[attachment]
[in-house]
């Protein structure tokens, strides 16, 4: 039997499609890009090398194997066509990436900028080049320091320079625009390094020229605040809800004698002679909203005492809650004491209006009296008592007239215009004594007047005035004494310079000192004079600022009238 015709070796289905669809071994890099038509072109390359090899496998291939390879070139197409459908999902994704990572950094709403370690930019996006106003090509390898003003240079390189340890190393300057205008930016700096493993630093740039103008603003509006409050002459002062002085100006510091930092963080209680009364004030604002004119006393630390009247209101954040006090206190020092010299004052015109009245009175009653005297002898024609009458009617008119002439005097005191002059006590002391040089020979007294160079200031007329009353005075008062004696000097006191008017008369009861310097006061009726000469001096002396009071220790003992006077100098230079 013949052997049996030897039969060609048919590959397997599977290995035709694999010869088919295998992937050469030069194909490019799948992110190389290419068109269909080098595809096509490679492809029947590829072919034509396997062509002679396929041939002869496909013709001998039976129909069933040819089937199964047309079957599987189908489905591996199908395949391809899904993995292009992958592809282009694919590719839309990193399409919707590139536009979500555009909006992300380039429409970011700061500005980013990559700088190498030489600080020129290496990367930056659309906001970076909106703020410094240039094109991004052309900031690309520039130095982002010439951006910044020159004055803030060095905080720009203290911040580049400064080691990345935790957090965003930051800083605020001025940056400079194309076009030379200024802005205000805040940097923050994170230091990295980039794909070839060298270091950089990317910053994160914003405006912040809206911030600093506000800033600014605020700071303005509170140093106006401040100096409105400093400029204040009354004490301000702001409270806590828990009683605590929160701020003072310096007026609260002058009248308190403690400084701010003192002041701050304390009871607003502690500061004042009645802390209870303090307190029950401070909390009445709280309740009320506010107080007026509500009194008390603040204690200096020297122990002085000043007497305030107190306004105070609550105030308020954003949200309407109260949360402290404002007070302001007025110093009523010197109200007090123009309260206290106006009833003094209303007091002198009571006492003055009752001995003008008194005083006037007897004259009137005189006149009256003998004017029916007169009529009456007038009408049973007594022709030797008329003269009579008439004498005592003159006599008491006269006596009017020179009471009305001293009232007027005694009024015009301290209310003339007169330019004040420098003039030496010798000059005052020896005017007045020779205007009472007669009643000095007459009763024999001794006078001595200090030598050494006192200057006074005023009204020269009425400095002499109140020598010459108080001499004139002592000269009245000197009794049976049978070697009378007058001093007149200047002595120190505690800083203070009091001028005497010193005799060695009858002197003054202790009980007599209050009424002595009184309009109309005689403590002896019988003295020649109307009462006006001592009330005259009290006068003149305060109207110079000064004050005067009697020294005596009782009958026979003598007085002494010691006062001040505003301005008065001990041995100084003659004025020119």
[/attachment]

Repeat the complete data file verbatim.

[in-house]
């Protein structure tokens, strides 16, 4: 039997499609890009090398194997066509990436900028080049320091320079625009390094020229605040809800004698002679909203005492809650004491209006009296008592007239215009004594007047005035004494310079000192004079600022009238 015709070796289905669809071994890099038509072109390359090899496998291939390879070139197409459908999902994704990572950094709403370690930019996006106003090509390898003003240079390189340890190393300057205008930016700096493993630093740039103008603003509006409050002459002062002085100006510091930092963080209680009364004030604002004119006393630390009247209101954040006090206190020092010299004052015109009245009175009653005297002898024609009458009617008119002439005097005191002059006590002391040089020979007294160079200031007329009353005075008062004696000097006191008017008369009861310097006061009726000469001096002396009071220790003992006077100098230079 013949052997049996030897039969060609048919590959397997599977290995035709694999010869088919295998992937050469030069194909490019799948992110190389290419068109269909080098595809096509490679492809029947590829072919034509396997062509002679396929041939002869496909013709001998039976129909069933040819089937199964047309079957599987189908489905591996199908395949391809899904993995292009992958592809282009694919590719839309990193399409919707590139536009979500555009909006992300380039429409970011700061500005980013990559700088190498030489600080020129290496990367930056659309906001970076909106703020410094240039094109991004052309900031690309520039130095982002010439951006910044020159004055803030060095905080720009203290911040580049400064080691990345935790957090965003930051800083605020001025940056400079194309076009030379200024802005205000805040940097923050994170230091990295980039794909070839060298270091950089990317910053994160914003405006912040809206911030600093506000800033600014605020700071303005509170140093106006401040100096409105400093400029204040009354004490301000702001409270806590828990009683605590929160701020003072310096007026609260002058009248308190403690400084701010003192002041701050304390009871607003502690500061004042009645802390209870303090307190029950401070909390009445709280309740009320506010107080007026509500009194008390603040204690200096020297122990002085000043007497305030107190306004105070609550105030308020954003949200309407109260949360402290404002007070302001007025110093009523010197109200007090123009309260206290106006009833003094209303007091002198009571006492003055009752001995003008008194005083006037007897004259009137005189006149009256003998004017029916007169009529009456007038009408049973007594022709030797008329003269009579008439004498005592003159006599008491006269006596009017020179009471009305001293009232007027005694009024015009301290209310003339007169330019004040420098003039030496010798000059005052020896005017007045020779205007009472007669009643000095007459009763024999001794006078001595200090030598050494006192200057006074005023009204020269009425400095002499109140020598010459108080001499004139002592000269009245000197009794049976049978070697009378007058001093007149200047002595120190505690800083203070009091001028005497010193005799060695009858002197003054202790009980007599209050009424002595009184309009109309005689403590002896019988003295020649109307009462006006001592009330005259009290006068003149305060109207110079000064004050005067009697020294005596009782009958026979003598007085002494010691006062001040505003301005008065001990041995100084003659004025020119």